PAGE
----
Decision-making in a storm of discontent Regulation of pesticides such as glyphosate needs to include societal assessment

Nico M. Van Straalen*, Juliette Legler

*Corresponding author for this work

Research output: Contribution to JournalReview articleAcademicpeer-review

Abstract

On 12 December 2017, the European Commission reapproved the use of glyphosate, the world's most widely used active ingredient in herbicides and possibly the most heavily debated plant protection product since DDT (dichlorodiphenyltrichloroethane), for another 5-year period (1). Less than a week later, the U.S. Environmental Protection Agency (EPA) released its draft risk assessment for glyphosate, which concluded that human health risk levels associated with glyphosate exposure from food, drinking water, and residential sources are below the agency's levels of concern (2). Both in Europe and the United States, these decisions faced a storm of public discontent owing to concerns about the possible risks of chemical exposures and the role of large multinational companies. We argue that a broader societal assessment should be included in the decision-making process on pesticide registration.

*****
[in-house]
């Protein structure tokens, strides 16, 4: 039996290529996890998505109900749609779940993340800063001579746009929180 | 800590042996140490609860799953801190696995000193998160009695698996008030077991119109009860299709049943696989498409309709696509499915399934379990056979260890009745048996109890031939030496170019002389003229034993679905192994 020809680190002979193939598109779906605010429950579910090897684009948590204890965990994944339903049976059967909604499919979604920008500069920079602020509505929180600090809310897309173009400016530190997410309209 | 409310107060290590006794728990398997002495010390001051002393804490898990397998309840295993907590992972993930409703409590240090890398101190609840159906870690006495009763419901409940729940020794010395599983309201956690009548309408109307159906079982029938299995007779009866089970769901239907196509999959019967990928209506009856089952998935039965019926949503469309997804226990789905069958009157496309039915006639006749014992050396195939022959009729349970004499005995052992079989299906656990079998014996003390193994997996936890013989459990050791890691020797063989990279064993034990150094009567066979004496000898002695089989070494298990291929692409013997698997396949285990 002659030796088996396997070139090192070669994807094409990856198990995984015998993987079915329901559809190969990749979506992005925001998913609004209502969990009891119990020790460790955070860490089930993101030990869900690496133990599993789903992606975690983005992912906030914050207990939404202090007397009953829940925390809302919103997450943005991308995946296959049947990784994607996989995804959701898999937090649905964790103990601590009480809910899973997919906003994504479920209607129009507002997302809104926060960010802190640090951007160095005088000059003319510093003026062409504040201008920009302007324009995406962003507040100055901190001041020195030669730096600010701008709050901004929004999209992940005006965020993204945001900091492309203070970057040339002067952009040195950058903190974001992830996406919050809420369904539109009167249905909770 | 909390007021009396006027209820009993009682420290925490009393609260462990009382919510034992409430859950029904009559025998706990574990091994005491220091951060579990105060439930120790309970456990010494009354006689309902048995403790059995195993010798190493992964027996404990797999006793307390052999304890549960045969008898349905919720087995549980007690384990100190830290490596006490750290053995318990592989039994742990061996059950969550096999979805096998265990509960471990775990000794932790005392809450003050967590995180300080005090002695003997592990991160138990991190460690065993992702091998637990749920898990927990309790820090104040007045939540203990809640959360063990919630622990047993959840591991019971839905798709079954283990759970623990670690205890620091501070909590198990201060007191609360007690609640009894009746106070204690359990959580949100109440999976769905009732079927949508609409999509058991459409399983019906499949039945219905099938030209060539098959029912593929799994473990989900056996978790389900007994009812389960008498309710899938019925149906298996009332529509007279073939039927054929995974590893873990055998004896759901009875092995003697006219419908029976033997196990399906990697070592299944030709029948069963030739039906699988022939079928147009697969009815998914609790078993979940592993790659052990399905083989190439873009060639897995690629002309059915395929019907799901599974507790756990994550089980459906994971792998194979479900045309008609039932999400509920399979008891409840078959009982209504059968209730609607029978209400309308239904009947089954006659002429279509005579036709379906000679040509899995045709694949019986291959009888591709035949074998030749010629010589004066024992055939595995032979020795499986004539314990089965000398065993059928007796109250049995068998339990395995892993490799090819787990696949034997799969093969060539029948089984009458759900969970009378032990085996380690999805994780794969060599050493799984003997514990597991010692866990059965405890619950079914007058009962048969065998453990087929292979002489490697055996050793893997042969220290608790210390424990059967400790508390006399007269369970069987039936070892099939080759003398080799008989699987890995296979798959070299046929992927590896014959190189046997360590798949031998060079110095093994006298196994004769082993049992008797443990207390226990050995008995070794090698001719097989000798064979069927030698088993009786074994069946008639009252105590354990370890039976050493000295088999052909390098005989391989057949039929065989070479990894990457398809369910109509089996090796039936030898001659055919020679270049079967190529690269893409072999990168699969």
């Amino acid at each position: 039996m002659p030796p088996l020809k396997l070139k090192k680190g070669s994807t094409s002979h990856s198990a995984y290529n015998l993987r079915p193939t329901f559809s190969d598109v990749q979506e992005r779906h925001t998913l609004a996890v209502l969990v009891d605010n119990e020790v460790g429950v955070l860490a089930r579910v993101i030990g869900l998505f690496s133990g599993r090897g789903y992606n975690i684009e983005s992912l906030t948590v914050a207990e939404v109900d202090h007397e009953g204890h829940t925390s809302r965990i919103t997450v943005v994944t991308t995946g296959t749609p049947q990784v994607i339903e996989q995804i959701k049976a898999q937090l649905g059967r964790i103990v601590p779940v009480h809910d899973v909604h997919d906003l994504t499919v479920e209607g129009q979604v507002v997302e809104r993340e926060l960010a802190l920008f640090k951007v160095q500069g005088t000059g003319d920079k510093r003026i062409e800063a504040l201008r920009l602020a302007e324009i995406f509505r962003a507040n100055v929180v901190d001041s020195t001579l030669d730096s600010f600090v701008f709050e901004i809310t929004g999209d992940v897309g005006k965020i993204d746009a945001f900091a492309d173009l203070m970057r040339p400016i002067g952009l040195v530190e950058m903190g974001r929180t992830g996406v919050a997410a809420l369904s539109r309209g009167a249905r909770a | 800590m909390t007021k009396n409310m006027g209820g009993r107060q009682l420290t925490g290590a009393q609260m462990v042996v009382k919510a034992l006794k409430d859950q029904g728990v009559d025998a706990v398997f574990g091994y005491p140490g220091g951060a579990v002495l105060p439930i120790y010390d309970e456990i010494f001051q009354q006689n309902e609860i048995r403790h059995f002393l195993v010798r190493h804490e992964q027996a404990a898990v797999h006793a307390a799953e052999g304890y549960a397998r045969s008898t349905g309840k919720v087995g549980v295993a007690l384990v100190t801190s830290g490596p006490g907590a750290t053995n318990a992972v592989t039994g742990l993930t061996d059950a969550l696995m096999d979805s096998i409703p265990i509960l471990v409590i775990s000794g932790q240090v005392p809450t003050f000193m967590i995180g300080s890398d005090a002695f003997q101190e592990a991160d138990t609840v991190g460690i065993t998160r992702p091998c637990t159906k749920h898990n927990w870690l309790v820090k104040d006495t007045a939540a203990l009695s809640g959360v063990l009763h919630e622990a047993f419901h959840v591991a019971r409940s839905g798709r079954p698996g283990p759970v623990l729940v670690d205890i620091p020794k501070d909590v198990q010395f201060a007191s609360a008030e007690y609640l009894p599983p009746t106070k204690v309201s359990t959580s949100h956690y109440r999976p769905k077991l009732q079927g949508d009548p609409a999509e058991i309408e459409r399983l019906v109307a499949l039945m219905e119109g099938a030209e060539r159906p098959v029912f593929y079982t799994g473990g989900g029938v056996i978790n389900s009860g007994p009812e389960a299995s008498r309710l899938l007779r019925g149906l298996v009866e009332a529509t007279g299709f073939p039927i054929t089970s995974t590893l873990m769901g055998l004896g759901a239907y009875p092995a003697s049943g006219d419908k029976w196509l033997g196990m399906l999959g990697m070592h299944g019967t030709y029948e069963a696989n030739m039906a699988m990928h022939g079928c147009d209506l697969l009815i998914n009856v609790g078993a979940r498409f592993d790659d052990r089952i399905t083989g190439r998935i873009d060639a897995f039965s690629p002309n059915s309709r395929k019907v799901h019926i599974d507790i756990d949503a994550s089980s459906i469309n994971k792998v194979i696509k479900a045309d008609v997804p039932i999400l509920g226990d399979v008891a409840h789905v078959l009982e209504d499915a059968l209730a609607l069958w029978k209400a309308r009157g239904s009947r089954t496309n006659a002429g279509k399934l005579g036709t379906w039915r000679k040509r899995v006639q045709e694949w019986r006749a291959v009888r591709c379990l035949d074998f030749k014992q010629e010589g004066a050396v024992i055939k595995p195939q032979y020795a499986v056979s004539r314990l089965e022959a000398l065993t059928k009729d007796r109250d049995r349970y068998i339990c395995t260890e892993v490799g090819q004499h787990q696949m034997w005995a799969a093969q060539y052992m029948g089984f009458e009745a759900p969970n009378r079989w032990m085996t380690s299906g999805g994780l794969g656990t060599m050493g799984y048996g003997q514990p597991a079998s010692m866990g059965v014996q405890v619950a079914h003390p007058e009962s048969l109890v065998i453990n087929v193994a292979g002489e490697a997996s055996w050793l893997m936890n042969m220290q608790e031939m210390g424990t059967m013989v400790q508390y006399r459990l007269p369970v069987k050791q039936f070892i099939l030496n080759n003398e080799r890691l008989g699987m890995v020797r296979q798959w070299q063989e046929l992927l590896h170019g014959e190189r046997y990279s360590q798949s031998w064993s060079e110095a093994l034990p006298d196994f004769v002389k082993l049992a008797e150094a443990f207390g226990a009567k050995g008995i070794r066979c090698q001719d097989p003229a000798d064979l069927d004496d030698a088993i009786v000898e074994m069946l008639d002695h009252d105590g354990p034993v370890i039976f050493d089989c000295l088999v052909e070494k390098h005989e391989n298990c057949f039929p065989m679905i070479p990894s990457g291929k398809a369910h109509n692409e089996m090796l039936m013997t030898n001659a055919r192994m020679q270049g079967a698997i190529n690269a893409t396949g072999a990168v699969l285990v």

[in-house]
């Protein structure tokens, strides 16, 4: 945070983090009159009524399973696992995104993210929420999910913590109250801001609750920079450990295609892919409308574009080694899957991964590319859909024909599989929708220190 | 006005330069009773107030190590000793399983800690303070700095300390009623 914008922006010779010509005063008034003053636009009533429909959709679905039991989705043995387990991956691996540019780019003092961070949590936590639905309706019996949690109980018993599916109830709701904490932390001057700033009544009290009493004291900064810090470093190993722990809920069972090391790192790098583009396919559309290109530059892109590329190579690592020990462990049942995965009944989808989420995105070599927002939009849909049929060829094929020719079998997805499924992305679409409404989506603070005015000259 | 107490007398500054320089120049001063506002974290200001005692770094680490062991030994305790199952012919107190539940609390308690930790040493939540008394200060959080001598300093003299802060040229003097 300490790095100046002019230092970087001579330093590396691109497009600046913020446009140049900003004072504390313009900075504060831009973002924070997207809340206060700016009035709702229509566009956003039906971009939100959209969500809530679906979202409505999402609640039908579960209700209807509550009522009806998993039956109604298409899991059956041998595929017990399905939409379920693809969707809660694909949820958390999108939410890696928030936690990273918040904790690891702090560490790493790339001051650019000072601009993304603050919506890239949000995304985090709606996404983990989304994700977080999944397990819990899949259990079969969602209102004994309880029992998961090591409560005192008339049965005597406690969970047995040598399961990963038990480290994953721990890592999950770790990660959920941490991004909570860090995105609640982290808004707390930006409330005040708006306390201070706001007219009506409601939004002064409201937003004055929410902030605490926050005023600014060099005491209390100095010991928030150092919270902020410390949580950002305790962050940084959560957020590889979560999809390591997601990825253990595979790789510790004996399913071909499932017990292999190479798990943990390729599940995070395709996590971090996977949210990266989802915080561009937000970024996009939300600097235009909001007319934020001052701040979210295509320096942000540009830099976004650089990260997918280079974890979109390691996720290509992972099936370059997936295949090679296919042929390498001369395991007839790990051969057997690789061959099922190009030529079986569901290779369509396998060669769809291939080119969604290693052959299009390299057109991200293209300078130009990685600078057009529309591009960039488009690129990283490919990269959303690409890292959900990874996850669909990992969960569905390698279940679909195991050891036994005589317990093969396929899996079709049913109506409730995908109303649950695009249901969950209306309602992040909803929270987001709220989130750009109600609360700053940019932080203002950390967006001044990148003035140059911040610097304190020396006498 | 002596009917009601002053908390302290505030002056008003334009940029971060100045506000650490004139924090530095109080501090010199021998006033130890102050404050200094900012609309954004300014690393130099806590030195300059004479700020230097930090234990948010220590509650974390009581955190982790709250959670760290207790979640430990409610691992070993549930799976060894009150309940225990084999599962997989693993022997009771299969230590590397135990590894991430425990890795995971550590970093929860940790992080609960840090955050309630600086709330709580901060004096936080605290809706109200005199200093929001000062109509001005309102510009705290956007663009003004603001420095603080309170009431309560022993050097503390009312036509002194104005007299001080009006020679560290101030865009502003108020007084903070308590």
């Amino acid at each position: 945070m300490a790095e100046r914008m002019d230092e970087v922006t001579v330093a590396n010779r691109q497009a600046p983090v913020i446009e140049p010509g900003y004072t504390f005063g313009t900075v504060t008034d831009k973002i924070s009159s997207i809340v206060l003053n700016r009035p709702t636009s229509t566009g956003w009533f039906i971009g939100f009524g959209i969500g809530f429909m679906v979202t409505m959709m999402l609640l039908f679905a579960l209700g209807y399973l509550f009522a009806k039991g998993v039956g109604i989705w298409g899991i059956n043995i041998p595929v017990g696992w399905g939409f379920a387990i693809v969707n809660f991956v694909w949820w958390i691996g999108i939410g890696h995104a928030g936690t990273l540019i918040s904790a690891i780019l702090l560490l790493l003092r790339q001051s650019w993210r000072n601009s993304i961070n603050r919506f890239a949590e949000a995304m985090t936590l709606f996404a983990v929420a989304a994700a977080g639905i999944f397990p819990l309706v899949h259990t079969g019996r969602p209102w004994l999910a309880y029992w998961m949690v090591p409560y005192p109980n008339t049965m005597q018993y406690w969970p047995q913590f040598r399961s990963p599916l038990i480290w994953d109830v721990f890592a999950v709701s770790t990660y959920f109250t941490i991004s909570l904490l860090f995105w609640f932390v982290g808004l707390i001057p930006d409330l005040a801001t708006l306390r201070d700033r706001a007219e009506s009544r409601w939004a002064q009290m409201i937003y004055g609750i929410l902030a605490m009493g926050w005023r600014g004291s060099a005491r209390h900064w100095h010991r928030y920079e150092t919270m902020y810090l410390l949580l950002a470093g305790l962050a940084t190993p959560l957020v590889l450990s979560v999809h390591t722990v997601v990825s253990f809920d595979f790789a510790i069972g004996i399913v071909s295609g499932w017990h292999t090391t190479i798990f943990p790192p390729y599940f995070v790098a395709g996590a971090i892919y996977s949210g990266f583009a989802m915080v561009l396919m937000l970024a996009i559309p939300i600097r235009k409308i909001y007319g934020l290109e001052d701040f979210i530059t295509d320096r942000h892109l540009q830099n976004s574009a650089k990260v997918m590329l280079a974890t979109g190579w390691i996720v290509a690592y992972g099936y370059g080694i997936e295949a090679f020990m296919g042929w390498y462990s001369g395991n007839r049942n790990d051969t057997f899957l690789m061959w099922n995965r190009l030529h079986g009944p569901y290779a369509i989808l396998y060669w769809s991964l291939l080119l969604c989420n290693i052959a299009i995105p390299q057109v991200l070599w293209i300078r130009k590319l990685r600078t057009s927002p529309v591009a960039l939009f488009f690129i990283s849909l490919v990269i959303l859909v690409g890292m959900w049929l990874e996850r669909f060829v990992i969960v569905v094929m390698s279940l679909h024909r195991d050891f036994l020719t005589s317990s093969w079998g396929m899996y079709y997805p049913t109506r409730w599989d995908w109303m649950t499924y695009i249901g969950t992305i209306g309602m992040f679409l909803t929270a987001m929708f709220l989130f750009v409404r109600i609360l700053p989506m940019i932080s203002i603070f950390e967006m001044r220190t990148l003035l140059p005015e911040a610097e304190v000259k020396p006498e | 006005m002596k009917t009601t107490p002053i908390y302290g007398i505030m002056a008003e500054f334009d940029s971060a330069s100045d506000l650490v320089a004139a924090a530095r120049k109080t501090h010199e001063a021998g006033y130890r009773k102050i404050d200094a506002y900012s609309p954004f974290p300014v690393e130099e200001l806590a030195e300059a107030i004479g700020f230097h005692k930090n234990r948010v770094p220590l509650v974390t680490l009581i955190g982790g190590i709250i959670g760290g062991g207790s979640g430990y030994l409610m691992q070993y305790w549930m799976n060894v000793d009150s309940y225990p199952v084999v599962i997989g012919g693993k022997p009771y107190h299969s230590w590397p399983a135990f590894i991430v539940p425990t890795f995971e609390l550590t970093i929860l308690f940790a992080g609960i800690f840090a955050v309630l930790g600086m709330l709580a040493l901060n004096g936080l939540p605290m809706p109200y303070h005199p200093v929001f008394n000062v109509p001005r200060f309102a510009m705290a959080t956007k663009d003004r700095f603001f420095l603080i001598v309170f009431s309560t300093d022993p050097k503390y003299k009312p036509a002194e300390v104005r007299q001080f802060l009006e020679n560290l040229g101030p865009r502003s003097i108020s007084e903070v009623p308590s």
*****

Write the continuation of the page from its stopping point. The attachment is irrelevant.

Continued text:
Original languageEnglish
Pages (from-to)958-960
Number of pages3
JournalScience
Volume360
Issue number6392
DOIs
Publication statusPublished - 1 Jun 2018

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